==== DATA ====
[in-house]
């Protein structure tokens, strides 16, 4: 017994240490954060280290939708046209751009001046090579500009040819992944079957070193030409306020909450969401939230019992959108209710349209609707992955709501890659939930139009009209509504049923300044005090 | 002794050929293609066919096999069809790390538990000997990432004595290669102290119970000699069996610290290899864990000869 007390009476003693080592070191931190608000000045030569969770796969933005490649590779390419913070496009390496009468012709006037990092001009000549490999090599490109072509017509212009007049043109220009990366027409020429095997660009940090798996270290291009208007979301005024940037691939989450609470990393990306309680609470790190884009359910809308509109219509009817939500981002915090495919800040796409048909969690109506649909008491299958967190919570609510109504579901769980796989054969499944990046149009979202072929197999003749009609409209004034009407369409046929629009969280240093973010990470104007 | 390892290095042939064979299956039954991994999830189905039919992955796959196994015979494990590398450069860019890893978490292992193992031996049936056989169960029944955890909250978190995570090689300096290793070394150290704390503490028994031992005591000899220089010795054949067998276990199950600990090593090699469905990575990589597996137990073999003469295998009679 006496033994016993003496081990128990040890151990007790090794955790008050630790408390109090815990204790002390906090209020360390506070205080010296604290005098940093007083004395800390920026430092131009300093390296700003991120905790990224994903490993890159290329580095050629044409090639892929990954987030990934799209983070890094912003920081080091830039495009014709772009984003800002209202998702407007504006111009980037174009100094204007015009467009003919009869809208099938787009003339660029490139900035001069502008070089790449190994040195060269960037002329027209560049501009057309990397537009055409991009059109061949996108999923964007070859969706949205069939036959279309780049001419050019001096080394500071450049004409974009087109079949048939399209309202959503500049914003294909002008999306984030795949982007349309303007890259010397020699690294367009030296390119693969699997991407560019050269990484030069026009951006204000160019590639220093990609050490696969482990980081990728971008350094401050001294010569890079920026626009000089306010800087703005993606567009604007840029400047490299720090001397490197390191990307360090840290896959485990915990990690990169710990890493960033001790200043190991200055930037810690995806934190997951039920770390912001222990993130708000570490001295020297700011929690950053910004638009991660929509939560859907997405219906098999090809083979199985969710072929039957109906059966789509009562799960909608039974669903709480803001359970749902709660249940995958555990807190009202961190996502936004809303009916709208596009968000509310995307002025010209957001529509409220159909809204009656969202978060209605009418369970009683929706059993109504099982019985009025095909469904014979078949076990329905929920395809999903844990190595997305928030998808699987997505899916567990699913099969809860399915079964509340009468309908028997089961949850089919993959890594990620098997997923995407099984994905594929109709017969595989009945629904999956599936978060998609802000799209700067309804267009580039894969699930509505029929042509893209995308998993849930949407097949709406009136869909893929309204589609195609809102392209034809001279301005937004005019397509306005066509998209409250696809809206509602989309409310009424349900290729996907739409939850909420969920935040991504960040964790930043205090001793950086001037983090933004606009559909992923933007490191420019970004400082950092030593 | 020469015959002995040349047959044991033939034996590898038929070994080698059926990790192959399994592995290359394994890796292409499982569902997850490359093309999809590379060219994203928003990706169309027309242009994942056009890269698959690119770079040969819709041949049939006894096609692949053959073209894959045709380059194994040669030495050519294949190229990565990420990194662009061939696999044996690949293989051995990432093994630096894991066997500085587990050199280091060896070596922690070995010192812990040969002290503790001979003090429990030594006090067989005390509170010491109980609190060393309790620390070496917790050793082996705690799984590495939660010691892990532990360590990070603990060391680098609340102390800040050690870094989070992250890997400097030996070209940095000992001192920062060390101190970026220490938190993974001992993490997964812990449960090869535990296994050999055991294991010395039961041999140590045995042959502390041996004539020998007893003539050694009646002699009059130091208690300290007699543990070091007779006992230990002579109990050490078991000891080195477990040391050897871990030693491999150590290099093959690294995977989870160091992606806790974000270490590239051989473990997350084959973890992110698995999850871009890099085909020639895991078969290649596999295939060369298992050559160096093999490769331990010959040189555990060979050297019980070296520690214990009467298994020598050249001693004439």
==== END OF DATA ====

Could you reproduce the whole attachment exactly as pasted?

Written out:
[in-house]
């Protein structure tokens, strides 16, 4: 017994240490954060280290939708046209751009001046090579500009040819992944079957070193030409306020909450969401939230019992959108209710349209609707992955709501890659939930139009009209509504049923300044005090 | 002794050929293609066919096999069809790390538990000997990432004595290669102290119970000699069996610290290899864990000869 007390009476003693080592070191931190608000000045030569969770796969933005490649590779390419913070496009390496009468012709006037990092001009000549490999090599490109072509017509212009007049043109220009990366027409020429095997660009940090798996270290291009208007979301005024940037691939989450609470990393990306309680609470790190884009359910809308509109219509009817939500981002915090495919800040796409048909969690109506649909008491299958967190919570609510109504579901769980796989054969499944990046149009979202072929197999003749009609409209004034009407369409046929629009969280240093973010990470104007 | 390892290095042939064979299956039954991994999830189905039919992955796959196994015979494990590398450069860019890893978490292992193992031996049936056989169960029944955890909250978190995570090689300096290793070394150290704390503490028994031992005591000899220089010795054949067998276990199950600990090593090699469905990575990589597996137990073999003469295998009679 006496033994016993003496081990128990040890151990007790090794955790008050630790408390109090815990204790002390906090209020360390506070205080010296604290005098940093007083004395800390920026430092131009300093390296700003991120905790990224994903490993890159290329580095050629044409090639892929990954987030990934799209983070890094912003920081080091830039495009014709772009984003800002209202998702407007504006111009980037174009100094204007015009467009003919009869809208099938787009003339660029490139900035001069502008070089790449190994040195060269960037002329027209560049501009057309990397537009055409991009059109061949996108999923964007070859969706949205069939036959279309780049001419050019001096080394500071450049004409974009087109079949048939399209309202959503500049914003294909002008999306984030795949982007349309303007890259010397020699690294367009030296390119693969699997991407560019050269990484030069026009951006204000160019590639220093990609050490696969482990980081990728971008350094401050001294010569890079920026626009000089306010800087703005993606567009604007840029400047490299720090001397490197390191990307360090840290896959485990915990990690990169710990890493960033001790200043190991200055930037810690995806934190997951039920770390912001222990993130708000570490001295020297700011929690950053910004638009991660929509939560859907997405219906098999090809083979199985969710072929039957109906059966789509009562799960909608039974669903709480803001359970749902709660249940995958555990807190009202961190996502936004809303009916709208596009968000509310995307002025010209957001529509409220159909809204009656969202978060209605009418369970009683929706059993109504099982019985009025095909469904014979078949076990329905929920395809999903844990190595997305928030998808699987997505899916567990699913099969809860399915079964509340009468309908028997089961949850089919993959890594990620098997997923995407099984994905594929109709017969595989009945629904999956599936978060998609802000799209700067309804267009580039894969699930509505029929042509893209995308998993849930949407097949709406009136869909893929309204589609195609809102392209034809001279301005937004005019397509306005066509998209409250696809809206509602989309409310009424349900290729996907739409939850909420969920935040991504960040964790930043205090001793950086001037983090933004606009559909992923933007490191420019970004400082950092030593 | 020469015959002995040349047959044991033939034996590898038929070994080698059926990790192959399994592995290359394994890796292409499982569902997850490359093309999809590379060219994203928003990706169309027309242009994942056009890269698959690119770079040969819709041949049939006894096609692949053959073209894959045709380059194994040669030495050519294949190229990565990420990194662009061939696999044996690949293989051995990432093994630096894991066997500085587990050199280091060896070596922690070995010192812990040969002290503790001979003090429990030594006090067989005390509170010491109980609190060393309790620390070496917790050793082996705690799984590495939660010691892990532990360590990070603990060391680098609340102390800040050690870094989070992250890997400097030996070209940095000992001192920062060390101190970026220490938190993974001992993490997964812990449960090869535990296994050999055991294991010395039961041999140590045995042959502390041996004539020998007893003539050694009646002699009059130091208690300290007699543990070091007779006992230990002579109990050490078991000891080195477990040391050897871990030693491999150590290099093959690294995977989870160091992606806790974000270490590239051989473990997350084959973890992110698995999850871009890099085909020639895991078969290649596999295939060369298992050559160096093999490769331990010959040189555990060979050297019980070296520690214990009467298994020598050249001693004439």